How about that headline folks?
From New Scientist:
IN THE small town of Fayetteville in northern New York, you'll find the local library in an old furniture factory dating from the turn of the 20th century. The refurbished building retains hints of its industrial past: wooden floors, exposed beams, walls lined with carefully labelled tools.
A decade or so ago, ISI's EndNote bought out most of the competition, practically obtaining a monopoly on the reference manager business. In the early Library 2.0 boom, web-based products like Zotero and CSA's RefWorks became the norm. Thomson Reuters played catch up by introducing EndNote Web, and NoodleBib and other adware/freemium clones cropped up in what is now again a crowded marketplace.
At 11:00AM EDT today, On Point, WBUR's outstanding NPR show, spends an hour asking, How Can Libraries Survive The Digital Age?
The guests are Anthony Marx, president and CEO of the New York Public Library and Eli Neiburger, associate director of information technology and production at Ann Arbor District Library.
The show is also available later in the day as a podcast.
When a talented young visual artist walked into the public library where I work in Takoma Park, Maryland, I found out he didn't have a web page yet. Easily remedied using Google Sites. The local newspaper, The Gazette, picked up the story in a nice profile article yesterday. Libraries bring hope into the world.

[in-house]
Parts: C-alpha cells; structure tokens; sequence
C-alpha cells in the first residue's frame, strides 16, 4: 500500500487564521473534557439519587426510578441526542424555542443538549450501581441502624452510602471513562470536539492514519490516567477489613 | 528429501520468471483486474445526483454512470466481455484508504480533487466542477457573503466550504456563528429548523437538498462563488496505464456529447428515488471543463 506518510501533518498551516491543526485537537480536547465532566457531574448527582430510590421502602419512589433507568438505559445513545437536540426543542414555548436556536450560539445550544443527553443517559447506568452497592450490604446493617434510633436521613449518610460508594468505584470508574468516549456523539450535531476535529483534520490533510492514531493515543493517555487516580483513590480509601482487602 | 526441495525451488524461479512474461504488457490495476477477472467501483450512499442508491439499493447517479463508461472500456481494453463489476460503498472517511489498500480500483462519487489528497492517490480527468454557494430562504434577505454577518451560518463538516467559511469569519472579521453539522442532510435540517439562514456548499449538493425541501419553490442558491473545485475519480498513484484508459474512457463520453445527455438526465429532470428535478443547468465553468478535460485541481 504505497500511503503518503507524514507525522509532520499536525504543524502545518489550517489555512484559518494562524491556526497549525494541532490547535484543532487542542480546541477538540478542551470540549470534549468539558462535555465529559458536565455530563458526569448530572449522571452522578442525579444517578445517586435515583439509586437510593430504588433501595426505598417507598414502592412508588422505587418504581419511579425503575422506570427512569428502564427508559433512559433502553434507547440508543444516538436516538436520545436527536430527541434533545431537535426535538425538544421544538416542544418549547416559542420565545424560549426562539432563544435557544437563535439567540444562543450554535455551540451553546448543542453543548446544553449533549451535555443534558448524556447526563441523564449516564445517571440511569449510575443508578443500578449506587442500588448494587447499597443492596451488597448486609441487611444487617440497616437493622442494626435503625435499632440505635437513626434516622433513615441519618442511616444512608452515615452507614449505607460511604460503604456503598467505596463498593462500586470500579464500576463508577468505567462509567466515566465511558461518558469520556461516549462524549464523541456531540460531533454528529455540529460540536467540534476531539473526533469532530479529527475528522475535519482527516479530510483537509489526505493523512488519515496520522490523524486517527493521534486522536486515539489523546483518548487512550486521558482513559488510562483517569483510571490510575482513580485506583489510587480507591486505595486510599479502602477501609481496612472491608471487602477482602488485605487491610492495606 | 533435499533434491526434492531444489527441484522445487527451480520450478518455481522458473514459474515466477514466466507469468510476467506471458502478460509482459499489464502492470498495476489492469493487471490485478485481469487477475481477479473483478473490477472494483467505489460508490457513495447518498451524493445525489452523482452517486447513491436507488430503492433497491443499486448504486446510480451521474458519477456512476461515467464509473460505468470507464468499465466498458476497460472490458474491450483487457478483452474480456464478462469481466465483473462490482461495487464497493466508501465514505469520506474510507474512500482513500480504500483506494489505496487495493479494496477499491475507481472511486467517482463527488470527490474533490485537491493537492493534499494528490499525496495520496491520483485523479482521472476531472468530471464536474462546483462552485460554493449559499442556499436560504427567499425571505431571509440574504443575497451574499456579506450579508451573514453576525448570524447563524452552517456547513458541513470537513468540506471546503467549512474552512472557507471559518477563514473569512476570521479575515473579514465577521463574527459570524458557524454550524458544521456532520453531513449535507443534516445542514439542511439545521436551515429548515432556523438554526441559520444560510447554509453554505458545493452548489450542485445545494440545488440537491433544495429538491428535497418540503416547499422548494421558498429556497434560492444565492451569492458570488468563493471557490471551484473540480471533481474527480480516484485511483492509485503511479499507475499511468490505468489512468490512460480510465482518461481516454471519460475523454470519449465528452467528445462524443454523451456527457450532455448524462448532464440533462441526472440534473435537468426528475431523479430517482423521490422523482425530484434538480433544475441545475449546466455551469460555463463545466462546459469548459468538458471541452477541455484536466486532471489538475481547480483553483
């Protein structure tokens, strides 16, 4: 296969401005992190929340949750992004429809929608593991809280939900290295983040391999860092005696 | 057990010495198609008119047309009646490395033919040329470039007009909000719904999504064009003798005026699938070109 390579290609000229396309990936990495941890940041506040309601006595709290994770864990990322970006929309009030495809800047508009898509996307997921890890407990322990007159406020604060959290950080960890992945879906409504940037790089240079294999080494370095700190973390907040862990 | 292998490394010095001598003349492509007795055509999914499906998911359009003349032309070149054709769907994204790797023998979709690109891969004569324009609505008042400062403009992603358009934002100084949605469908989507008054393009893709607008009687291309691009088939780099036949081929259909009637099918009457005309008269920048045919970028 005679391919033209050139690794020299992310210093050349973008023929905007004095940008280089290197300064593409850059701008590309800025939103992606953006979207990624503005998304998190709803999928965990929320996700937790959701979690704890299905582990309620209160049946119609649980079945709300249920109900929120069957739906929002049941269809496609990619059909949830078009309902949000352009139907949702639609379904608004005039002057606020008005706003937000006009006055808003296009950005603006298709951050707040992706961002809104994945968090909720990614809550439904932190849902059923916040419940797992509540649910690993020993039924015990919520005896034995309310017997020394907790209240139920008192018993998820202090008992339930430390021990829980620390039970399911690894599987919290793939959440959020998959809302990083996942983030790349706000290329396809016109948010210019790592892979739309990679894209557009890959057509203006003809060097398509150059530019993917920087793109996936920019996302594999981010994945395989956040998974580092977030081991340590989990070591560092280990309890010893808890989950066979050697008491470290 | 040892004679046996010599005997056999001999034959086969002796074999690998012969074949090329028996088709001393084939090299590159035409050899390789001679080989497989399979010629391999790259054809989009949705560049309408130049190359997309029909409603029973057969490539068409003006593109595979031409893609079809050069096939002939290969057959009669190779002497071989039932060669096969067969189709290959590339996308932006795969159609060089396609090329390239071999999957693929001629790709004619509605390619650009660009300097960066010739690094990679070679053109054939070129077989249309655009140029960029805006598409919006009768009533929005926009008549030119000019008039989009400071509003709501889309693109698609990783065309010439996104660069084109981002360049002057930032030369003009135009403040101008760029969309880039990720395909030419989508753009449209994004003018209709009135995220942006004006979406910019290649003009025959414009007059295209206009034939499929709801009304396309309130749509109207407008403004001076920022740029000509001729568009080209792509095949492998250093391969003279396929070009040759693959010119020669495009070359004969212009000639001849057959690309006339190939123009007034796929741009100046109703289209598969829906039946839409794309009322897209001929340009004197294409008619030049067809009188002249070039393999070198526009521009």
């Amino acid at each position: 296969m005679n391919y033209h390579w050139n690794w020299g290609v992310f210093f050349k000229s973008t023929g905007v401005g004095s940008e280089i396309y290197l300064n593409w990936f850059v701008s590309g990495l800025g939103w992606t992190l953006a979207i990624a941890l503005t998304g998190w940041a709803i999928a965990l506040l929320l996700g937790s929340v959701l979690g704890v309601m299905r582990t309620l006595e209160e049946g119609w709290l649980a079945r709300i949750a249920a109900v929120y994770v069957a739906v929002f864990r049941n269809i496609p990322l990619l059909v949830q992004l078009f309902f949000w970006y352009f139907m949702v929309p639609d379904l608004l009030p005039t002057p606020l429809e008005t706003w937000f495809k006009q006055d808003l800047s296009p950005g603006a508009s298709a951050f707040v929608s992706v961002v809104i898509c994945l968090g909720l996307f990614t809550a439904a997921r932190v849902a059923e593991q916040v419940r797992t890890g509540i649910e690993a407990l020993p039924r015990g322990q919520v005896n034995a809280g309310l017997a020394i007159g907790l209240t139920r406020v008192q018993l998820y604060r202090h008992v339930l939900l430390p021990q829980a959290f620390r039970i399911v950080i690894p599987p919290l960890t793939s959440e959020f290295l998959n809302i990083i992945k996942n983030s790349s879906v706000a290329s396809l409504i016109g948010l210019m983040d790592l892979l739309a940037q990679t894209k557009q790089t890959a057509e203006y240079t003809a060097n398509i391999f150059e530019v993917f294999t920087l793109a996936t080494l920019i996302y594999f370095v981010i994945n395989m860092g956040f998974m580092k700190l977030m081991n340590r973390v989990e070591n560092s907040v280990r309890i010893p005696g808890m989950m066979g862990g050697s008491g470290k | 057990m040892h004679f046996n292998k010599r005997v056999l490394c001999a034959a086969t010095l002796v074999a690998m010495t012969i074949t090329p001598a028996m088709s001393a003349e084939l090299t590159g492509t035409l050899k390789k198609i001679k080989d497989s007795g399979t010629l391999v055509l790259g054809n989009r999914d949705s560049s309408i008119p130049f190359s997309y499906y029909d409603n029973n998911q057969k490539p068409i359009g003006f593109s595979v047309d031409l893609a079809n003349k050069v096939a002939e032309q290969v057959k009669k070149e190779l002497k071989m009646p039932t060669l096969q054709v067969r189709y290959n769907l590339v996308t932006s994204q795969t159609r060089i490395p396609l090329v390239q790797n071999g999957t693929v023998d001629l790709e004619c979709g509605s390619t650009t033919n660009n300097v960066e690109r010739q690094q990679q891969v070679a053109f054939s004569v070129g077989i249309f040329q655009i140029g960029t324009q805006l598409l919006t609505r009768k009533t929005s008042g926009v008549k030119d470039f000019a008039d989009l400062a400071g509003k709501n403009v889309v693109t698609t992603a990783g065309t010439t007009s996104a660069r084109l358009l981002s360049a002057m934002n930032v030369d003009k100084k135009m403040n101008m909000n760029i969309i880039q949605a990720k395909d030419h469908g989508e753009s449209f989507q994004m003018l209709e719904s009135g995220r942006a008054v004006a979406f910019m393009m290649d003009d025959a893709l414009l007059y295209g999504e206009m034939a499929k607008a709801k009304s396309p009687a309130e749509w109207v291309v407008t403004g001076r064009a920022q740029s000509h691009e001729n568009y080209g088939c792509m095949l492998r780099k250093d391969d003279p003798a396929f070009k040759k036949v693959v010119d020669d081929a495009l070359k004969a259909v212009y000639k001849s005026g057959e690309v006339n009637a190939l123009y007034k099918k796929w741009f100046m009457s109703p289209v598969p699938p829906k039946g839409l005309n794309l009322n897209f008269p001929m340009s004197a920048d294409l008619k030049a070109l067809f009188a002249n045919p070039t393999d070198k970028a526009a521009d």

The new issue of code4lib as a interesting article "Tools for Reducing and Managing Link Rot in LibGuides".
http://www.pl.sg/suggestabookThe public libraries in Singapore (under the National Library board) are holding a "Fill our Shelves, Suggest a Book!" contest from now until 1 July 2012.They appear to be using the crowdsourcing platform Uservoice.com that allows users to sign-in and vote and comments on submissions by others. As I write this I estimate there are about 1400 submissions (70 pages of submissions, 20 entries per page), of course quite a few are duplicates or suggestion for books the library already owns (e.g Hunger Games Series). The top recommended title right now is "The Dragon Book of Verse" and has over 50 votes.Prizes will be give for Top 3 Recommenders (most number of suggestions submitted online) and Most popular title in each category (suggested title with most number of votes)I am a academic librarian, so I was curious to see which academic libraries have done the same using this or similar platforms like Getsatisfaction.
We were expecting this after it was announced Google bought over Meebo, but here's final confirmation.
Of interest to librarians, Meebo Messenger, Meebo Me, Meebo Mobile Apps will be shutting down July 11th, 2012. All embeded widgets will stop working and you can download all chat logs at https://www.meebo.com/chatlog-download by July 11, 2012.